86th Aeromedical Evacuation Squadron trains with Romanian counterparts for the first time

OTOPENI, Romania — U.S. Air Force Capt. Erskine Cook Jr., 86th Aeromedical Evacuation Squadron flight nurse, familiarizes Romanian air force medical evacuation counterparts with equipment and procedures used to evacuate patients during the joint exercise Carpathian Summer 2010, Otopeni Airlift Base, Romania, May 12. Members of the U.S. and Romanian air forces joined together for a week long exercise to build partnerships and enhance proficiency in working together. (U.S. Air Force Photo by Staff Sgt. Jocelyn Rich)

OTOPENI, Romania — Airmen from Ramstein Air Base's 86th Aeromedical Evacuation Squadron, alongside members of the 37th Airlift Squadron and 435th Contingency Response Group, spent the week of May 10 training with their Romanian counterparts.

Held at Otopeni Airfield, near Bucharest, Operation Carpathian Summer 2010 was designed to strengthen the partnership between the U.S. and Romanian air forces, while elevating their capability to work together.

Though this is not the first time American airmen have worked with the Romanian air force, the 86th AES has never before joined in the training with their Romanian colleagues.

"This is the first time, to my knowledge, that [the Romanian air force] has ever invited an American aeromedical evacuation squadron to come and compare notes about the process," said  Air Force Capt. Erskine Cook Jr., 86th AES flight nurse.

A major goal for Americans and Romanians alike was to identify the differences each nation has in its processes, and see how the two medical units can work around these hurdles in future real-world scenarios.

"[Romanian] equipment works on 220 volts, ours works on 115 volts," said Air Force Senior Master Sgt. Patrick Skiver, 86th AES superintendent. "That's a big difference. We can't take their equipment and use it on our aircraft, unless we are using it on battery power. Equipment is a big issue."

The primary aircraft used by the Romanian crews is the Puma helicopter, while U.S. crews add the long-range fixed-wing capability.

"Primarily they are used to rotary wing, short range, for their wounded; so we are really trying to spool up their fixed-wing application," said Cook. "They have recently gotten more aircraft, they want to be more involved in patient transport - it's the natural evolution."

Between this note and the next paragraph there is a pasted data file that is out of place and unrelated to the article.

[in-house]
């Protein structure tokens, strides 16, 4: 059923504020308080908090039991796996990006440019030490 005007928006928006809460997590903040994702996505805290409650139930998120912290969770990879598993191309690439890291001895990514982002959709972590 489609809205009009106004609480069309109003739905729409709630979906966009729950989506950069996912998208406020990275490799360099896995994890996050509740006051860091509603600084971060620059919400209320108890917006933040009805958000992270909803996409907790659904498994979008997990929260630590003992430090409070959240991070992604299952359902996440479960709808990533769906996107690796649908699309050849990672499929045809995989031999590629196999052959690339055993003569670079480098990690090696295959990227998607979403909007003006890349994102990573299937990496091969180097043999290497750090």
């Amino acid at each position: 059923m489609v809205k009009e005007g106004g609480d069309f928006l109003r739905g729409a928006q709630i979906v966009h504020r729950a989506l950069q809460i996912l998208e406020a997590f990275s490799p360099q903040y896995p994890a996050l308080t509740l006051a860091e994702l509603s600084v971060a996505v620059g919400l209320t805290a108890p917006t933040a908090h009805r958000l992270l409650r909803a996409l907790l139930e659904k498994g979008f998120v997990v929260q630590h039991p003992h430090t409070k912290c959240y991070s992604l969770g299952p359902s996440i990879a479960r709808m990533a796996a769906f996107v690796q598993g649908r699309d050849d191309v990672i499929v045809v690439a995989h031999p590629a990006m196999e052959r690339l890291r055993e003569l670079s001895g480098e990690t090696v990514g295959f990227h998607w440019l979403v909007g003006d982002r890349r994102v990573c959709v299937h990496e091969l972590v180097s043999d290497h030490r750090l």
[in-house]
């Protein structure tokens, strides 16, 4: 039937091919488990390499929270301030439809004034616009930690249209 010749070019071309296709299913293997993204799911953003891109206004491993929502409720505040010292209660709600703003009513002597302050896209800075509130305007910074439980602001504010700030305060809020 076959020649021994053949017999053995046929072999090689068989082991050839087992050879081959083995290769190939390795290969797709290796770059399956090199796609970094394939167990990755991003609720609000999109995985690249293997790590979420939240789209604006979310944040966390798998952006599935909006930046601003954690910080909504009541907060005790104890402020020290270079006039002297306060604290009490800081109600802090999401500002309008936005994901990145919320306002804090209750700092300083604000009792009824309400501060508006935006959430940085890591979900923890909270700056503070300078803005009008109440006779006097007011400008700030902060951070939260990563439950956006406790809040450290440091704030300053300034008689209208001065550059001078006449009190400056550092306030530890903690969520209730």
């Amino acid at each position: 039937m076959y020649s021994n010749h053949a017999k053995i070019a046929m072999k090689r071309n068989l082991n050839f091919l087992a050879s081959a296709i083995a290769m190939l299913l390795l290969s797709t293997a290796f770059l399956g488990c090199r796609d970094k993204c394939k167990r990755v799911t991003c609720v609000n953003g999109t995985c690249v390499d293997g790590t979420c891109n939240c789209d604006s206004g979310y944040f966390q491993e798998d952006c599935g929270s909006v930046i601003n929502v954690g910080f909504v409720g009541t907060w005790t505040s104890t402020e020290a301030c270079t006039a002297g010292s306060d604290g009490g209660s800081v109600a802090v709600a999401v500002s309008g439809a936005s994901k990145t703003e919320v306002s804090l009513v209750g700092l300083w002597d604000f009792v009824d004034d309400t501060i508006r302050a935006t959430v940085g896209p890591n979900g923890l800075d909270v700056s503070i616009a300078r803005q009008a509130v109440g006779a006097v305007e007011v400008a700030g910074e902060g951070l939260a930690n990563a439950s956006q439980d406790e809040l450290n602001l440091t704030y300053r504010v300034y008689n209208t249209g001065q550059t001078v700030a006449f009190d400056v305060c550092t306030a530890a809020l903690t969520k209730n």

The teams also found similarities that transcend their disparities.

"The only difference I see is the equipment. It all does the same thing, but they look different," said Romanian air force Capt. Dragos Tudos, a flight surgeon. "The actual principle is the same, the people are the same, the way to do things is the same."

By working together, the two teams overcame several obstacles to work toward their common goal.

"It's just a matter of seeing what we have to work with and how to best utilize it," said Cook. "We all have the same goal of getting the patient to a more definitive level of care. Any time we can make that happen quicker, faster, better; everybody wins."

The sentiment was echoed by both countries.

"It is not very complicated," said Tudos. "I am a doctor, so the patient is the mission."

Through all the talks and training, the pieces came together to create an invaluable training scenario for everyone involved.

"We are going to perform a medical evacuation exercise with a helicopter from the Romanian air force and American planes," said Tudos. "We are trying to create as real to life scenario as possible."

The joint exercise, while building partnerships between the U.S. and Romanians, also laid the foundation for future exercises and operations.

"Our commander and deputy commander have expressed interest in providing more support during exercises. This is our first exercise with Romania, but we have been involved in training with Bulgaria, and the Ukraine. We are very involved," said Skiver.

Carpathian Summer has certainly opened the door for further training opportunities between the U.S. and Romanian forces.

"I think that we are forging some good bonds here, and look forward to working with them in the future," said Cook.

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